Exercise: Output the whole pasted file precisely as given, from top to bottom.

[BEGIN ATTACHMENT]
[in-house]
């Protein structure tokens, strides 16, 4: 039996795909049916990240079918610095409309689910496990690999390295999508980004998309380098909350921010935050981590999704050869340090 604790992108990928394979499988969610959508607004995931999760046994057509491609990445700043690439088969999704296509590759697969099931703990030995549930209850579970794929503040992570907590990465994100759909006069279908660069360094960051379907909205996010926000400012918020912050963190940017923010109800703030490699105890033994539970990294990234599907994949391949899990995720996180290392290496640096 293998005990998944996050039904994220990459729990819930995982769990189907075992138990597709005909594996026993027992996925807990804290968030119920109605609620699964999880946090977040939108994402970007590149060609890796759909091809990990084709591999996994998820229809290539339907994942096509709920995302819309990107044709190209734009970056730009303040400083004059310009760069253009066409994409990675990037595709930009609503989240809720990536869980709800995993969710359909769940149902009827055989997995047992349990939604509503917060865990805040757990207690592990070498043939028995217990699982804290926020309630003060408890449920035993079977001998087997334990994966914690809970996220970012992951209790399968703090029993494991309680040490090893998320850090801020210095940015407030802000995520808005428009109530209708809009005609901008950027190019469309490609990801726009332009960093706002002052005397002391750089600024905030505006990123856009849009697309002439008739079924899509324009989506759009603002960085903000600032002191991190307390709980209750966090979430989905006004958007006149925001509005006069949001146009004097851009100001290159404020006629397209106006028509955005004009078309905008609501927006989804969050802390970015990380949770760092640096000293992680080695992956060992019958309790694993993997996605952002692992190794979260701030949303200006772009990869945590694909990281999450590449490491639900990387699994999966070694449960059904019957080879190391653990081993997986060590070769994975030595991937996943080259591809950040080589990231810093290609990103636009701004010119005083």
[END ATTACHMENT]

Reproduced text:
[in-house]
């Protein structure tokens, strides 16, 4: 039996795909049916990240079918610095409309689910496990690999390295999508980004998309380098909350921010935050981590999704050869340090 604790992108990928394979499988969610959508607004995931999760046994057509491609990445700043690439088969999704296509590759697969099931703990030995549930209850579970794929503040992570907590990465994100759909006069279908660069360094960051379907909205996010926000400012918020912050963190940017923010109800703030490699105890033994539970990294990234599907994949391949899990995720996180290392290496640096 293998005990998944996050039904994220990459729990819930995982769990189907075992138990597709005909594996026993027992996925807990804290968030119920109605609620699964999880946090977040939108994402970007590149060609890796759909091809990990084709591999996994998820229809290539339907994942096509709920995302819309990107044709190209734009970056730009303040400083004059310009760069253009066409994409990675990037595709930009609503989240809720990536869980709800995993969710359909769940149902009827055989997995047992349990939604509503917060865990805040757990207690592990070498043939028995217990699982804290926020309630003060408890449920035993079977001998087997334990994966914690809970996220970012992951209790399968703090029993494991309680040490090893998320850090801020210095940015407030802000995520808005428009109530209708809009005609901008950027190019469309490609990801726009332009960093706002002052005397002391750089600024905030505006990123856009849009697309002439008739079924899509324009989506759009603002960085903000600032002191991190307390709980209750966090979430989905006004958007006149925001509005006069949001146009004097851009100001290159404020006629397209106006028509955005004009078309905008609501927006989804969050802390970015990380949770760092640096000293992680080695992956060992019958309790694993993997996605952002692992190794979260701030949303200006772009990869945590694909990281999450590449490491639900990387699994999966070694449960059904019957080879190391653990081993997986060590070769994975030595991937996943080259591809950040080589990231810093290609990103636009701004010119005083």